In Honor of John L. Doppman, M.D.
John Leo Doppman was born on June 14, 1928, in Springfield, Mass. He received an undergraduate degree from Holy Cross College in 1949 and an M.D. from Yale Medical School in 1953. After interning at Mercy Hospital in Springfield, Mass., he was a Naval Medical Officer from 1954 to 1957. Upon completing a residency in radiology at the Hospital of St. Raphael in New Haven, Conn., he was a Fullbright fellow in radiology research at the Postgraduate Medical School at Hammersmith Hospital, London, and the Karolinska Institute, Stockholm, 1960-1961. He joined the NIH Clinical Center in 1964 as deputy chief of the Diagnostic Radiology Department in the U.S. Public Health Service. There he remained for the rest of his career, except for two years as professor of radiology at the University of California, San Diego, from 1970 to 1972. He became Chairman of the Diagnostic Radiology Department at the Clinical Center in 1972. He retired in April 2000 and was named Scientist Emeritus at the Clinical Center.
Among the many honors he received during his career were the Public Health Service Distinguished Service Medal; the Gold Medal from the Society of Cardiovascular and Interventional Radiology; the Gold Medal from the American Roentgen Ray Society; and the Copeland Award from the M.D. Anderson Cancer Center. He also received several NIH awards, including the Distinguished Clinical Teacher Award, the Clinical Center Director's Award, and the NIH Director's Award. He was a member of many medical societies, including the Society of Cardiovascular and Interventional Radiology, of which he was president 1983-1984.
John Doppman's career spanned the genesis and rapid evolution of sonography, CT and MRI. As chairman, he promoted their quick adoption and the exploration of their clinical applications. During his tenure, the department was among the first in the country to have CT and MRI scanners and use intraoperative sonography for pituitary surgery.
An ardent subscriber to the Latin proverb framed on his office wall "litera scripta manet," he believed firmly in the importance of the radiologic literature. A prolific, efficient writer, he authored or co-authored 38 textbook chapters and over 516 articles in scientific journals, his name becoming synonymous with radiology at NIH. He held several editorial positions and was for many years associate editor of the Journal of Computer Assisted Tomography.
He became a leading authority in the radiology of endocrinologic problems—his major focus of interest. Throughout his career, he remained a skilled general and interventional radiologist. He enjoyed the challenge of radiologic diagnosis and excelled at the weaving of clinical and imaging information into the diagnostic process. For him, effective use of imaging rested on understanding the clinical diagnostic problems and the pathophysiology of the underlying diseases.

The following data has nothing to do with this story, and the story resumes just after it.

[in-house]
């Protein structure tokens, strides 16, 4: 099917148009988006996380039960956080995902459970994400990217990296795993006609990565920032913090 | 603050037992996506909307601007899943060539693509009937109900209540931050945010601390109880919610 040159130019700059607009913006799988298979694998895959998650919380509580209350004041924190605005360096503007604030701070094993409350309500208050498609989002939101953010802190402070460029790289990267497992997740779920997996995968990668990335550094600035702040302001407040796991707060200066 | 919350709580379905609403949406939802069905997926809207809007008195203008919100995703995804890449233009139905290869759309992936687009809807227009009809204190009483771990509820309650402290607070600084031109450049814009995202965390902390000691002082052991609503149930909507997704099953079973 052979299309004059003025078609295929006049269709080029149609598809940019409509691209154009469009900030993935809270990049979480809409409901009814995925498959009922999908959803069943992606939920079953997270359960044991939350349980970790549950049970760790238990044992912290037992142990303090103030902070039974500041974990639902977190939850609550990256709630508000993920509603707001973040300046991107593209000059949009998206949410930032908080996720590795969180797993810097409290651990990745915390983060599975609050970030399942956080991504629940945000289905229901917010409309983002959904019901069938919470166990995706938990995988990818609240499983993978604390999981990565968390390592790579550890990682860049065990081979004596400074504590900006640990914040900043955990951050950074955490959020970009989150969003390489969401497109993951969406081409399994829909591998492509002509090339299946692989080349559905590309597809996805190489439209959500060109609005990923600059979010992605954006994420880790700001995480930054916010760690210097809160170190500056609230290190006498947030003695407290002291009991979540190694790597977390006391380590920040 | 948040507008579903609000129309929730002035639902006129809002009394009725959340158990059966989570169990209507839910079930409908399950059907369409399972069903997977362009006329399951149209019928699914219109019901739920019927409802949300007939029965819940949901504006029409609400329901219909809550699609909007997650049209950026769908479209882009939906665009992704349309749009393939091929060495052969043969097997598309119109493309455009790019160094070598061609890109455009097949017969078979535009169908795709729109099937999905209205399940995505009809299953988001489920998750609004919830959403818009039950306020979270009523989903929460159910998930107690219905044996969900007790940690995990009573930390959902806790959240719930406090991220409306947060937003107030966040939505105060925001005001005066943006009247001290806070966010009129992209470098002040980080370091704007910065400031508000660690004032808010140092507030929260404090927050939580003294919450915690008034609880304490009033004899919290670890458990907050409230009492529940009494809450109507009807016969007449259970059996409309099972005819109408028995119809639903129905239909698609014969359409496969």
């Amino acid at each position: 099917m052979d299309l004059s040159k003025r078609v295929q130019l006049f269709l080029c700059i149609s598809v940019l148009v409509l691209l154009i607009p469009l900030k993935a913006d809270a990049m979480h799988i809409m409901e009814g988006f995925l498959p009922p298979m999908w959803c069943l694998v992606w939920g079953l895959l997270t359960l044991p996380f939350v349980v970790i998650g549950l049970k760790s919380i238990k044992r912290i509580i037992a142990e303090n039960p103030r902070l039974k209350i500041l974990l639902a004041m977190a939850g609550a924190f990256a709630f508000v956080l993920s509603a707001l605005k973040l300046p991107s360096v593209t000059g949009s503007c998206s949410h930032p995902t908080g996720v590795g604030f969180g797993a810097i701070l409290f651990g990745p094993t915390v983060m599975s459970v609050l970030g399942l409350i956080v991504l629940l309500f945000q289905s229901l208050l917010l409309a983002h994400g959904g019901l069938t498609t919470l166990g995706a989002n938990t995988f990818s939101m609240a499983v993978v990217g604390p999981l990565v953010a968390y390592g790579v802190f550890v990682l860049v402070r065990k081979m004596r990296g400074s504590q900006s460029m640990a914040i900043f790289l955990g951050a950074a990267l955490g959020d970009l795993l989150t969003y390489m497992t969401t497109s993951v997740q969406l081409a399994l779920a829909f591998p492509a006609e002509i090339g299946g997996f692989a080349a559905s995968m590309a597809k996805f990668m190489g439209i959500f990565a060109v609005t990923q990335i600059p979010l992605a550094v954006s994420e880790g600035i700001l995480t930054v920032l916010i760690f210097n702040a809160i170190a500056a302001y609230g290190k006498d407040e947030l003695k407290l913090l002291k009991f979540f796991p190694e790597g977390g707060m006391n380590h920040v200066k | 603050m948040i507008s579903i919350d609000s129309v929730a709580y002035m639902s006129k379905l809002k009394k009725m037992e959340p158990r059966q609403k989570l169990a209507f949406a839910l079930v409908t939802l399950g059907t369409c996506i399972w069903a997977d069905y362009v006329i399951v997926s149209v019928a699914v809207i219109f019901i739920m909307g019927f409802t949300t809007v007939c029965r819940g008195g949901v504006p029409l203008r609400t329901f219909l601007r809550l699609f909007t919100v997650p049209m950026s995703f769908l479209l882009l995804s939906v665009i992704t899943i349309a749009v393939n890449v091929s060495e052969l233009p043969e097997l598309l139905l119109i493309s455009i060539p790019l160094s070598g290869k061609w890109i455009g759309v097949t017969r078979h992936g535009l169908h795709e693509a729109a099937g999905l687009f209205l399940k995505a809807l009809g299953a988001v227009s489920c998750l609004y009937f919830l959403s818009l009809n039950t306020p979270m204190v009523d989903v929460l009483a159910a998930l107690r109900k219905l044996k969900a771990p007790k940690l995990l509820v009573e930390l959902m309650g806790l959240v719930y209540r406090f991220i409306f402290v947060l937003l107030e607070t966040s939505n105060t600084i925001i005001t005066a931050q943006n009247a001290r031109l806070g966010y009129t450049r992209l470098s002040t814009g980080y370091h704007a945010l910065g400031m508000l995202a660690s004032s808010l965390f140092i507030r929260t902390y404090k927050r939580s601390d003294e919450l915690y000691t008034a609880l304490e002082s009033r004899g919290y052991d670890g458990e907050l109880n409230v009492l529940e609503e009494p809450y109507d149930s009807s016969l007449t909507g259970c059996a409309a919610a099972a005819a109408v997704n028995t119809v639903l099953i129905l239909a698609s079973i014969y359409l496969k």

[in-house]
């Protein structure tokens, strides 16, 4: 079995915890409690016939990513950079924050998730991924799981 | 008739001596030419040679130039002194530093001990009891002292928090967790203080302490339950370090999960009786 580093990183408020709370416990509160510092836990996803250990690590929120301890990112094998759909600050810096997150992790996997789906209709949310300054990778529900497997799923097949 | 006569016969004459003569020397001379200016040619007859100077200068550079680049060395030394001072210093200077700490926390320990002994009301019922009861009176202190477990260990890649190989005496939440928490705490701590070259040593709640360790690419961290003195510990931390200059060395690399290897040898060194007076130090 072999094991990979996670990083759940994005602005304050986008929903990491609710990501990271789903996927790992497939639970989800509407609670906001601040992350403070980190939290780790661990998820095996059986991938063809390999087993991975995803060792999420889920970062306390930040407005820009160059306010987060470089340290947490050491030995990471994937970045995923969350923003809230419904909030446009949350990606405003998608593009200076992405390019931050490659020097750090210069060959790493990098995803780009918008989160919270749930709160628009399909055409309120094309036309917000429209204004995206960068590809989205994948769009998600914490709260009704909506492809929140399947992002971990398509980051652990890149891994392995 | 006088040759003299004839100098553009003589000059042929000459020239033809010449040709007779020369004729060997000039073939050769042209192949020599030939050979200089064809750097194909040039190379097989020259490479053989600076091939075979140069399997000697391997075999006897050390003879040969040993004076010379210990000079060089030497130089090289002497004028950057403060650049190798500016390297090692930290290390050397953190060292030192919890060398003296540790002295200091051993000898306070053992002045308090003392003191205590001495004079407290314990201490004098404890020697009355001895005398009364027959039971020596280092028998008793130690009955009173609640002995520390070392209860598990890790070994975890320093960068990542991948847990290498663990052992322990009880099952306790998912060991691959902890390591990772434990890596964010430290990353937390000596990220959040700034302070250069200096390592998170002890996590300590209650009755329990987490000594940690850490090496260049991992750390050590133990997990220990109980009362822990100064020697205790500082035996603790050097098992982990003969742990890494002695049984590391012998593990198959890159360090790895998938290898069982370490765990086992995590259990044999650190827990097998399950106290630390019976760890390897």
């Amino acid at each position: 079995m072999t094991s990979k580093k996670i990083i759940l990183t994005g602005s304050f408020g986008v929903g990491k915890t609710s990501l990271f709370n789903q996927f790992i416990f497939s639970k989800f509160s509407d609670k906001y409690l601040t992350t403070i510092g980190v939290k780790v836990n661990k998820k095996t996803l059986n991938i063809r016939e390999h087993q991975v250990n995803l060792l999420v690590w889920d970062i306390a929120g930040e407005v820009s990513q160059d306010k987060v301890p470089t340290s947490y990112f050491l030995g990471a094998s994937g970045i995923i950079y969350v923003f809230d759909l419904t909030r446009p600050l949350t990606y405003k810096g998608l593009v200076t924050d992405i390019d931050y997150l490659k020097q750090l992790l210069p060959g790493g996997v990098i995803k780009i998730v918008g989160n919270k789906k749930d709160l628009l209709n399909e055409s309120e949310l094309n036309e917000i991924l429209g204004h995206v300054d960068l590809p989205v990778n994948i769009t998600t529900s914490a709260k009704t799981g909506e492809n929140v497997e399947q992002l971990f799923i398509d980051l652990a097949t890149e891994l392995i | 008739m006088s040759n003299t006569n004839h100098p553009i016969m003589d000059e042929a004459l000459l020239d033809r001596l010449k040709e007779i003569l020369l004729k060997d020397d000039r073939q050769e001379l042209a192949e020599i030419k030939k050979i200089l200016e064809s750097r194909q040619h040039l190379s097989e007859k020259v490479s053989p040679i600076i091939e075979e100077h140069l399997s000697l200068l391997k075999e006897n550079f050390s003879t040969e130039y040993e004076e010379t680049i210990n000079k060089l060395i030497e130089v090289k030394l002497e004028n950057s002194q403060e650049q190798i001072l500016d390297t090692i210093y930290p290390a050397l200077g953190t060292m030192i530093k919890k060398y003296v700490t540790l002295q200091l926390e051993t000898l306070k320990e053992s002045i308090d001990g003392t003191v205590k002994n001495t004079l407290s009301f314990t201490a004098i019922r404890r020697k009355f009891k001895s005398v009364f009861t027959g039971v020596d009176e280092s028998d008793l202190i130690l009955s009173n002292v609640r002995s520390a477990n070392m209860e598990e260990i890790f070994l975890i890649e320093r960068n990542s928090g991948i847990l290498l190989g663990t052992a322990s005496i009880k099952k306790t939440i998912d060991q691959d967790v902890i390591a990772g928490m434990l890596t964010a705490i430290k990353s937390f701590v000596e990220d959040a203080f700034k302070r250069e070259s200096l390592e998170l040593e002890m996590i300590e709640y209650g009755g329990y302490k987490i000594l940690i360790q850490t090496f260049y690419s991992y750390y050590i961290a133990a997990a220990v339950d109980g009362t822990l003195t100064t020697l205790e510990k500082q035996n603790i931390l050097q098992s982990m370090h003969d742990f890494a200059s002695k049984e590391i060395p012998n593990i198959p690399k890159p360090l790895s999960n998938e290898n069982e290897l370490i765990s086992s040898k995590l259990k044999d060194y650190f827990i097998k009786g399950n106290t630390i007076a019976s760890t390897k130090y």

His approach to research was patientoriented: a grounding of research questions in clinical problems and a constant plowing of the fruits of research into improvement of efficacy of patient care and efficiency of diagnosis. His investigations were close collaborations with clinical colleagues:synergistic relations with each stimulatingsynergistic relations with each stimulating the other and cross-fertilizing the disciplines. It was through such pragmatic efforts and technical virtuosity as an angiographer that he pioneered and refined localization techniques for endocrine tumors of the pituitary, pancreas, parathyroid and adrenal glands; spinal angiography; and endovascular treatment of spinal arteriovenous malformations.
He was a consummate academician, insightful and articulate. He had a contagious curiosity that found a point of interest and question to be pursued in every case. Warm, easily approachable, unstinting with his time and knowledge, he would think nothing of spending hours going over patient studies with clinicians—teaching while solving the diagnostic puzzles.
His death in August of 2000 brought to an end 36 years of energetic devotion to clinical research and patient care at NIH. A career that earned Dr. John Doppman recognition by his colleagues as a skilled, compassionate physician; enthusiastic teacher; and pillar of the clinical research community.the other and cross-fertilizing the disciplines. It was through such pragmatic efforts and technical virtuosity as an angiographer that he pioneered and refined localization techniques for endocrine tumors of the pituitary, pancreas, parathyroid and adrenal glands; spinal angiography; and endovascular treatment of spinal arteriovenous malformations.